The proposed Council Regulation does not alter the renewable energy objectives set out in the REPowerEU Plan. Rather, it is meant to address the bottlenecks in permitting procedures that hamper the accelerated deployment of renewable energy projects. According to estimates, 2022 will already be a record year in terms of additional renewable energy capacity, expected to surpass 50 GW. Solar photovoltaic installations only are estimated to reach an increased capacity of 40 GW, with the vast majority of the surge taking place in the rooftop solar sector. Nevertheless, in order to achieve the 2030 target included in the EU Solar Energy Strategy, this rate of deployment still needs to increase by 50% to 60 GW/year. Global manufacturing of solar panels is growing rapidly, which indicates that the panels will be available. With the adoption of this proposal and other flanking measures, in particular the adoption of the revised Renewable Energy Directive or initiatives in the skills sector, this acceleration is possible. When it comes to repowering wind energy power plants, the potential for additional capacity varies from one project to the other, depending on the number and capacity of the individual turbines in the repowered project compared to the original one.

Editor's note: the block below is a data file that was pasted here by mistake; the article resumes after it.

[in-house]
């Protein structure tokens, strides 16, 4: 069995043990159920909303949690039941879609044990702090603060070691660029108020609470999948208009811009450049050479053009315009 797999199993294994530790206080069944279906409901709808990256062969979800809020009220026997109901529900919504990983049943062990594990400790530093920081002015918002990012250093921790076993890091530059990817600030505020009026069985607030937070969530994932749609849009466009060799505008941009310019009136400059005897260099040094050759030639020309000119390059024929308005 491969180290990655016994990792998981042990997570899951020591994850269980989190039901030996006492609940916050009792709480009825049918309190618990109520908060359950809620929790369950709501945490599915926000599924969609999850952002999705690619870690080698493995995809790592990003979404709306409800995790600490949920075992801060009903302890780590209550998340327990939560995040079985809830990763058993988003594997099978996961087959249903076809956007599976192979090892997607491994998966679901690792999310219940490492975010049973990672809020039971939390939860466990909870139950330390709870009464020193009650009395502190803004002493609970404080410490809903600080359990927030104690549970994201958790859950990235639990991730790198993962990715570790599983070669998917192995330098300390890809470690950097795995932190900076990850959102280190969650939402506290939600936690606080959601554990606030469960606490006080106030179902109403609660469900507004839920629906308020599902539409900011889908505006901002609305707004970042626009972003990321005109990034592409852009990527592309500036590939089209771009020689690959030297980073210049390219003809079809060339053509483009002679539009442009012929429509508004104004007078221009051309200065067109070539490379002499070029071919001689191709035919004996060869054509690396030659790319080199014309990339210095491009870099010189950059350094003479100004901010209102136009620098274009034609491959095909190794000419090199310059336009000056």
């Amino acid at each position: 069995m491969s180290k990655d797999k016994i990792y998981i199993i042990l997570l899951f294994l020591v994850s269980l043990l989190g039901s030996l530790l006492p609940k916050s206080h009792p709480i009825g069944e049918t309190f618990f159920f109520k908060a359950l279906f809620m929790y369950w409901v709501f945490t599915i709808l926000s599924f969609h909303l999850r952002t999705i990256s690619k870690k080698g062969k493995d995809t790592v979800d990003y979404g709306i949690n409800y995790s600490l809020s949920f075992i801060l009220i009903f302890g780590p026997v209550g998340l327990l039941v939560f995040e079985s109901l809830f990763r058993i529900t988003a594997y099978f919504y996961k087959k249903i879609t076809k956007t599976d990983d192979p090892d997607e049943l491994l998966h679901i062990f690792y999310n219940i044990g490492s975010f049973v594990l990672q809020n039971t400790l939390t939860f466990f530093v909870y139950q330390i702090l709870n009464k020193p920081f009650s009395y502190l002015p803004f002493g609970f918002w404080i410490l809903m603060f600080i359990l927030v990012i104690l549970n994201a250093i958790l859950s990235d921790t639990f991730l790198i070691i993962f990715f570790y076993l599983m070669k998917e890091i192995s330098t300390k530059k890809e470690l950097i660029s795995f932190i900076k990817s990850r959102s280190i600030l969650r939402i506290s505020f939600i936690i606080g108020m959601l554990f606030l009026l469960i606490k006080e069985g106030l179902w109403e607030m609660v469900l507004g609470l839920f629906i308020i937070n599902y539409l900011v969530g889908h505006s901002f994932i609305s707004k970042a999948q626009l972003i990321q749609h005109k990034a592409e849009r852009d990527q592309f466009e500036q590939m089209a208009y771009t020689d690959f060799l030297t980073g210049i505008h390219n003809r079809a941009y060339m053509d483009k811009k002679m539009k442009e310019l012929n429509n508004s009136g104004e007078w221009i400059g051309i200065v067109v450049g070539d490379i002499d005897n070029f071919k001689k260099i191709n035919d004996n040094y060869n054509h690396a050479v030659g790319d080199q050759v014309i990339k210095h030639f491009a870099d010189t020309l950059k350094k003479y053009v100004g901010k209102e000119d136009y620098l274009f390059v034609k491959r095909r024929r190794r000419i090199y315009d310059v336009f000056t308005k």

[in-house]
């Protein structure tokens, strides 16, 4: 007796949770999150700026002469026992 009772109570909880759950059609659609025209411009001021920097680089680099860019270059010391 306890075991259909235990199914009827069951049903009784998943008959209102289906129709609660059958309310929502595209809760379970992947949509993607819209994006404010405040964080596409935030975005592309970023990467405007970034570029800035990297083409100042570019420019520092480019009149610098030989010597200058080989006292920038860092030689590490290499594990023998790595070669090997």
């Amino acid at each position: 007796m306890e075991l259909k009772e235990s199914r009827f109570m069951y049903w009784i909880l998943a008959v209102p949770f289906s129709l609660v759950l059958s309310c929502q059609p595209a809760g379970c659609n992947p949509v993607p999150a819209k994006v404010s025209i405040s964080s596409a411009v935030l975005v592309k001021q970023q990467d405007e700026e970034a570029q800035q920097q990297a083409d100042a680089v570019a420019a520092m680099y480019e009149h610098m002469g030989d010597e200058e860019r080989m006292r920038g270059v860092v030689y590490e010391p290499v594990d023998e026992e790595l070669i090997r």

Source – EU Commission

Forward to your friends